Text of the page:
Washington: The benefits of marriage on health, particularly for men, have long been known.
Now, a new study has found that men who are married or in common-law relationships seek medical care sooner for a heart attack, compared to those who are single, divorced, widowed, or separated.
Dr. Clare Atzema, Institute for Clinical Evaluative Sciences (ICES), and co-authors looked at data on 4403 patients in Ontario, Canada, who had heart attacks (acute myocardial infarction). The mean age was 67.3 years and 33.7 per cent were female.
Almost half of patients (46.3 per cent) went to hospital within 2 hours, with 73.6 per cent arriving within 6 hours.
In married people, 75.3 per cent went to hospital within 6 hours of first chest pain, compared with 67.9 per cent single, 68.5 per cent divorced and 70.8 per cent widowed patients presenting during the same period.
By contrast, a woman`s marital status was not associated with how quickly she sought treatment after experiencing heart-attack-related chest pains.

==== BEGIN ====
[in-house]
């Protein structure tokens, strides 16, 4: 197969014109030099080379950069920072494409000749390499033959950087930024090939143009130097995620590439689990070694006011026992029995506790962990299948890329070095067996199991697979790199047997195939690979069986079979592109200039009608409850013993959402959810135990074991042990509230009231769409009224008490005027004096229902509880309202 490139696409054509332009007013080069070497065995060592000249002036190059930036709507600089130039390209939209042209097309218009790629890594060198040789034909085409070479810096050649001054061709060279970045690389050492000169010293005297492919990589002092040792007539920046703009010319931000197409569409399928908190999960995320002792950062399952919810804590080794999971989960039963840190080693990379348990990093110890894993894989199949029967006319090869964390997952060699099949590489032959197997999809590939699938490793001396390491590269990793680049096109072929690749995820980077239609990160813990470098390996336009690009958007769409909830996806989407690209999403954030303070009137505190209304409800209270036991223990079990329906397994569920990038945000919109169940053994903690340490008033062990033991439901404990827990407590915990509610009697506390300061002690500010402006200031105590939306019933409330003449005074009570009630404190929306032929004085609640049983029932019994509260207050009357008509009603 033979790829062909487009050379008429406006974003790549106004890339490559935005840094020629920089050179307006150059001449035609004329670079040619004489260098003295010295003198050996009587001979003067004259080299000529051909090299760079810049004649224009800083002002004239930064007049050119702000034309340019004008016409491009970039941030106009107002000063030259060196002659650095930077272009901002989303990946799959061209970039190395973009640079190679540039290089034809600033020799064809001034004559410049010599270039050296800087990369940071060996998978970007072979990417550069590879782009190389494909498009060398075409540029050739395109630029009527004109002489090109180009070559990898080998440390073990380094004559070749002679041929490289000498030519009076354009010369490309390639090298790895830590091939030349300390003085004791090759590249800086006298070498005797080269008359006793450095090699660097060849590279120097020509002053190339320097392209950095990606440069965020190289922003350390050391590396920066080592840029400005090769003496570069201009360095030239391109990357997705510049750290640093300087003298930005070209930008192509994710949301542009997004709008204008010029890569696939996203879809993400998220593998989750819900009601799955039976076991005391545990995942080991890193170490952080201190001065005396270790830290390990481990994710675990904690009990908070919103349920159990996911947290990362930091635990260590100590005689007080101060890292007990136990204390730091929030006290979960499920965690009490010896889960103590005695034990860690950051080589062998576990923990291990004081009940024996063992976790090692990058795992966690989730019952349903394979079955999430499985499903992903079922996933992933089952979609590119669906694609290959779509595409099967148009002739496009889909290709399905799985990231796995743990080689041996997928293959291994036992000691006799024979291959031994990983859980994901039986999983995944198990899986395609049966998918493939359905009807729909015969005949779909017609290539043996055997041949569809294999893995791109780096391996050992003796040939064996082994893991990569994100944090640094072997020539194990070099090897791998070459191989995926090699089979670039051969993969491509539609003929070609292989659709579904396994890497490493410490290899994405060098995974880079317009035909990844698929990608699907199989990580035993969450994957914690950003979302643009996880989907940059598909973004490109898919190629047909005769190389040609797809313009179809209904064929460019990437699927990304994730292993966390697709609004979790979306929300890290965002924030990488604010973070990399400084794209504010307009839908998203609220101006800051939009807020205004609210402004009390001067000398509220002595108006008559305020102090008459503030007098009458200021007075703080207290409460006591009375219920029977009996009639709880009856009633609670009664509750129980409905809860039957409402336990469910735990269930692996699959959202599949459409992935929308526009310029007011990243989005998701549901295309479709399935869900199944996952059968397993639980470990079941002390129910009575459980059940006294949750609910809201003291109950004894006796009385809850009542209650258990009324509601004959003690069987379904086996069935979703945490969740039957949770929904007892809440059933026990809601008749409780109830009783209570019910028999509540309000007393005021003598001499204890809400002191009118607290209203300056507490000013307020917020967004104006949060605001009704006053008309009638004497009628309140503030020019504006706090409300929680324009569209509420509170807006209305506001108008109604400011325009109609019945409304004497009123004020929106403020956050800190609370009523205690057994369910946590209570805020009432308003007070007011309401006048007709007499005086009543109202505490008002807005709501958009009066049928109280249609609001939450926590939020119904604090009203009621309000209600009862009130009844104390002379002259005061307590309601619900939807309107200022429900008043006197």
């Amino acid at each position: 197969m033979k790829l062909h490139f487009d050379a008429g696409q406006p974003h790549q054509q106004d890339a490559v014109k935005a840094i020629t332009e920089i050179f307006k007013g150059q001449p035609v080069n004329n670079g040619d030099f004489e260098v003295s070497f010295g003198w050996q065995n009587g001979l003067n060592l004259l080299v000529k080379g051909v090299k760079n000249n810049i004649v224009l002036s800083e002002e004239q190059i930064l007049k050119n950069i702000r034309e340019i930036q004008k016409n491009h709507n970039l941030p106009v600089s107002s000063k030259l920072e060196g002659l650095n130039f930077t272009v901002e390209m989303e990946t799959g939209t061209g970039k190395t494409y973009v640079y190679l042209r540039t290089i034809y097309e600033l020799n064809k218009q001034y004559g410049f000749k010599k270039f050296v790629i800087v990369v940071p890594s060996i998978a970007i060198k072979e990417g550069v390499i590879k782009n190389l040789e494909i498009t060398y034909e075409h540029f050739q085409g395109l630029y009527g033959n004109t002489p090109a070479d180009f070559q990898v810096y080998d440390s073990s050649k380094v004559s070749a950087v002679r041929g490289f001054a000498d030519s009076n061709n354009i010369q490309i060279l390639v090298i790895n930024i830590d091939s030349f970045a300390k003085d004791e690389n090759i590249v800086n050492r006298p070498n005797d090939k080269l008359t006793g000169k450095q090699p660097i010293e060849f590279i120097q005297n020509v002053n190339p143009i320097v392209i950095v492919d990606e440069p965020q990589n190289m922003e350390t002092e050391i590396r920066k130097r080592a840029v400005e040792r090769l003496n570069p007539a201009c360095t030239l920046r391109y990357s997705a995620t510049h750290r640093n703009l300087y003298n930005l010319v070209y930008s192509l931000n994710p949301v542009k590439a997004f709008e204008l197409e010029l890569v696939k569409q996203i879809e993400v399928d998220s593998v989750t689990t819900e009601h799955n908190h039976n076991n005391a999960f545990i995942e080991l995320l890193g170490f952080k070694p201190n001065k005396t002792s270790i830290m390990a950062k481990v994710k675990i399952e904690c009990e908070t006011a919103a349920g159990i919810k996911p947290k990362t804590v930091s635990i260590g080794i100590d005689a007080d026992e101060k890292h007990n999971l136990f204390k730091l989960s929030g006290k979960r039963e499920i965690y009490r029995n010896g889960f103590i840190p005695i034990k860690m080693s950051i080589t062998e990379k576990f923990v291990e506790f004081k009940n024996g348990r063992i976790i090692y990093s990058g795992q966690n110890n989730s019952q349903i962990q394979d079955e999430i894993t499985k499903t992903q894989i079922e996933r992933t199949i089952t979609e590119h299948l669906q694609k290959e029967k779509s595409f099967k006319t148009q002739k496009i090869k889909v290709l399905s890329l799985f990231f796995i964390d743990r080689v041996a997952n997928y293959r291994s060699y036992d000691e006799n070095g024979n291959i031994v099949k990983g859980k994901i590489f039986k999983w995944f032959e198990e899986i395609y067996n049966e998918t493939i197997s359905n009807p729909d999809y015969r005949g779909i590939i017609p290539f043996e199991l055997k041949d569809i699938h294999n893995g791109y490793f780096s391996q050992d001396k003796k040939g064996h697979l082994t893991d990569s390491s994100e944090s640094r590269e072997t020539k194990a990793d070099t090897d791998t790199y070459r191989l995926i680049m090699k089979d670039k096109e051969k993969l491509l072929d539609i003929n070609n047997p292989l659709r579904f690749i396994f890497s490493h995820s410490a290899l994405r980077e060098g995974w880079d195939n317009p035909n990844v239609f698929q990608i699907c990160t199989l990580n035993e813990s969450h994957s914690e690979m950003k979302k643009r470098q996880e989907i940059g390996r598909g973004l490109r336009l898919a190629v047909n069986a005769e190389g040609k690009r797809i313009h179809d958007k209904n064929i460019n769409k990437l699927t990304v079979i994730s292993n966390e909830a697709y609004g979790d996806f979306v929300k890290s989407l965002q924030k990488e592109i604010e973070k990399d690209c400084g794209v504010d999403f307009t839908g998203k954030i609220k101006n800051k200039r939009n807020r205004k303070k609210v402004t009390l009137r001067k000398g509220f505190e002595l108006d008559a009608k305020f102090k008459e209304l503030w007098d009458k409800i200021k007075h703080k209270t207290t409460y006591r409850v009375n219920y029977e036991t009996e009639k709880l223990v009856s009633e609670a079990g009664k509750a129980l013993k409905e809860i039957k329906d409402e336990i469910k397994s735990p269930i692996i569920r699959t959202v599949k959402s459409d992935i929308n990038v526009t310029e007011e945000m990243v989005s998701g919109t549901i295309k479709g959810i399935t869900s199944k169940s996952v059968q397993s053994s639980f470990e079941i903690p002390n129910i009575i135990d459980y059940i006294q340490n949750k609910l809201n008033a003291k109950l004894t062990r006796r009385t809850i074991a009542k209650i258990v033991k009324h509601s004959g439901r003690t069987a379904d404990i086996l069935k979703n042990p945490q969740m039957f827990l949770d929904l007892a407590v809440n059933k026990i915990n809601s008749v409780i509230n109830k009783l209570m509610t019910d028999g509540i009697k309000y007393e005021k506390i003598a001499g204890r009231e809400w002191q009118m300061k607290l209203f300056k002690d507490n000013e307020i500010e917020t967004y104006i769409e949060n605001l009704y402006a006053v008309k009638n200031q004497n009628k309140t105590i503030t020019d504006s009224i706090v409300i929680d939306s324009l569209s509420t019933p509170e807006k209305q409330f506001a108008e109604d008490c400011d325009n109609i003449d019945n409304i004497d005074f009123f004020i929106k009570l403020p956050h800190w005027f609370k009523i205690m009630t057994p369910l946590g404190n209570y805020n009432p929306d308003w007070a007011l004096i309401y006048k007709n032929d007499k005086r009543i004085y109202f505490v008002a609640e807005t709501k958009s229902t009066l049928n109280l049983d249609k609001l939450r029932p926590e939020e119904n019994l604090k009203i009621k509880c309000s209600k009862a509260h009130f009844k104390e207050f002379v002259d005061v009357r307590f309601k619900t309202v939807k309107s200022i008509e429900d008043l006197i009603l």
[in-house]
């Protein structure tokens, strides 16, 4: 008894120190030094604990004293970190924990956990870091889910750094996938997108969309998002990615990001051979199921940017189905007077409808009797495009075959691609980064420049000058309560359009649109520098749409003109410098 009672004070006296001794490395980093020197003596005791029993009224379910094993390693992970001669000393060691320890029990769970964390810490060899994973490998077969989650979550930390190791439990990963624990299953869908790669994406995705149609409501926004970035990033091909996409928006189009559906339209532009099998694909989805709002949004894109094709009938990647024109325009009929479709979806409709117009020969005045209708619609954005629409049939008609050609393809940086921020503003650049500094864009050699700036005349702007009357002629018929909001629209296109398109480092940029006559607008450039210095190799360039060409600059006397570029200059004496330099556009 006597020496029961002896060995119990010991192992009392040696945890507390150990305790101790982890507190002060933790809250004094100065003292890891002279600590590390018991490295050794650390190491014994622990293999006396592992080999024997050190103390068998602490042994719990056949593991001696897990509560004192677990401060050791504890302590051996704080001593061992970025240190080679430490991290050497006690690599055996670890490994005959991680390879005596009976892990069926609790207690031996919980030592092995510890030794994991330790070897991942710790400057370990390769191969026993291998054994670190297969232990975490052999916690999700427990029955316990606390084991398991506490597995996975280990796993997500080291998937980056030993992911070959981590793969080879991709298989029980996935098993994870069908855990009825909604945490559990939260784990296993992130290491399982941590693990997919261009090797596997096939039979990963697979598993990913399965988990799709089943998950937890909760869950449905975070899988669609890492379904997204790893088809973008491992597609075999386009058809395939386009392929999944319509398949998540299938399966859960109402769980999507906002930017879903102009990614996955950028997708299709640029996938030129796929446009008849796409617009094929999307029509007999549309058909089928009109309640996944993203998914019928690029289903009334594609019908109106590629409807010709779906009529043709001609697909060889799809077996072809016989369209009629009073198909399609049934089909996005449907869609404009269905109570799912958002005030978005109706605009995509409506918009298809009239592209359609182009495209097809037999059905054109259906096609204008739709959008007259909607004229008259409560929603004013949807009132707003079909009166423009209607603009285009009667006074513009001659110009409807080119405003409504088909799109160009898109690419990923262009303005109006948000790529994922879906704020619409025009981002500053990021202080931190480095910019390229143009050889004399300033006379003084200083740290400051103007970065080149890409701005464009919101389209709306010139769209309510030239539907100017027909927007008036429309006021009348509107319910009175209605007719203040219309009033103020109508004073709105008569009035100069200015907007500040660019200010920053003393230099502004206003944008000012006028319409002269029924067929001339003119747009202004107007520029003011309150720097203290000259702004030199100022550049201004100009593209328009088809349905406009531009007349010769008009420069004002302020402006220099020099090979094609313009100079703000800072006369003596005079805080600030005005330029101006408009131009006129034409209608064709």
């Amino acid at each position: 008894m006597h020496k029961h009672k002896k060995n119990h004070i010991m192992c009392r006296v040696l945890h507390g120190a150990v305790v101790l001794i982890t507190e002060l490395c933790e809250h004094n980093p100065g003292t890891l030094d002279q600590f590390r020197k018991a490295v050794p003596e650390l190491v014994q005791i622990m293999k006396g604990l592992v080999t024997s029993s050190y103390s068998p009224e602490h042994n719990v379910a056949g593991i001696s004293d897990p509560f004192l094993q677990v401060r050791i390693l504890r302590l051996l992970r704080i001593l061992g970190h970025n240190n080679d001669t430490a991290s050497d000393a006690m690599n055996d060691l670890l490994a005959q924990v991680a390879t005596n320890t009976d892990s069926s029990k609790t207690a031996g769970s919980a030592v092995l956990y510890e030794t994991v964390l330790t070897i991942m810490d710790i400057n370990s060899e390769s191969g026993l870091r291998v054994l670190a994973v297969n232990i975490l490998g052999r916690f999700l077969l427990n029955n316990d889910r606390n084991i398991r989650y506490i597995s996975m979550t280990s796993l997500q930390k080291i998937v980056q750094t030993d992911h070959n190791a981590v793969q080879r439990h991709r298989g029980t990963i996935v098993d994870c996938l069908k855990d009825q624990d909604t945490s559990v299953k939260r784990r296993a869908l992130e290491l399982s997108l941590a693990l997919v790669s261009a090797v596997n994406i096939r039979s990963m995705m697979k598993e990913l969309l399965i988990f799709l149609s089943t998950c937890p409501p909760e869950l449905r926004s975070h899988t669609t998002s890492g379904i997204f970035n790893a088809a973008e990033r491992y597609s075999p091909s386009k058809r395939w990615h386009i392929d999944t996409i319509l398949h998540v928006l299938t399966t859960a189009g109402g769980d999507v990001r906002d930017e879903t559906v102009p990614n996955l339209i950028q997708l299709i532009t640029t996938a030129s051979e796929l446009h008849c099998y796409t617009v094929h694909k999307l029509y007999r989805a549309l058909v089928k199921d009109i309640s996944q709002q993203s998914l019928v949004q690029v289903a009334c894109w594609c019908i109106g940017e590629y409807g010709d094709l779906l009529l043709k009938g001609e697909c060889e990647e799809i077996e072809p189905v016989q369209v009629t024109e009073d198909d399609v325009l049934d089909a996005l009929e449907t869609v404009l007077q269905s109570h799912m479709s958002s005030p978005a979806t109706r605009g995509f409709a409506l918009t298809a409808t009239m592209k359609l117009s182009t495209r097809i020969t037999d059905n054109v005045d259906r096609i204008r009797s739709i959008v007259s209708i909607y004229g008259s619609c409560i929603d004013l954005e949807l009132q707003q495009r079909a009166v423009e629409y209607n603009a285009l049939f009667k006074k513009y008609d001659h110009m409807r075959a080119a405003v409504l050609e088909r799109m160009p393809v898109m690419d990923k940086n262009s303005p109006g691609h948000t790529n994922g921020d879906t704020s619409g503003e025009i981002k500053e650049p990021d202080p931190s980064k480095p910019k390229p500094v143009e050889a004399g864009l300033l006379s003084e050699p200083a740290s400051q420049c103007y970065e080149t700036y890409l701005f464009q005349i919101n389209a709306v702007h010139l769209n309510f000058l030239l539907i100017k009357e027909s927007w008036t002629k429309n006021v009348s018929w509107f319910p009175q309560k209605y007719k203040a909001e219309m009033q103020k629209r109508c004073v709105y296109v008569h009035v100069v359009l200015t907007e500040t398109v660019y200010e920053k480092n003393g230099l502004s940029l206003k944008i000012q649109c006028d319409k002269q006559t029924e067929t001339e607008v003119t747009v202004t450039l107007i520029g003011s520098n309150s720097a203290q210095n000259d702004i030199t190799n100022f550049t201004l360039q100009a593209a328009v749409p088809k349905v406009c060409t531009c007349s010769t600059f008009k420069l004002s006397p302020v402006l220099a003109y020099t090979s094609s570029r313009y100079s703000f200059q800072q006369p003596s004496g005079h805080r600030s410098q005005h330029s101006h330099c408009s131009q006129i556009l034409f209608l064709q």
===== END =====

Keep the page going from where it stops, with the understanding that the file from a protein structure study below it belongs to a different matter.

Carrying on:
The researchers assume that it may be because women are more likely to take the role of caregiver and to nag their spouses to seek care sooner than vice-versa.
"Earlier attainment of medical care may be one reason why married men have a lower risk of cardiovascular mortality than their single counterparts," said the researchers.
"Awareness of the differences in reasons for delay by sex could facilitate the development of targeted public health campaigns as a way to reduce patient-caused delay among those at risk," they concluded.
The finding appears in the Canadian Medical Association Journal.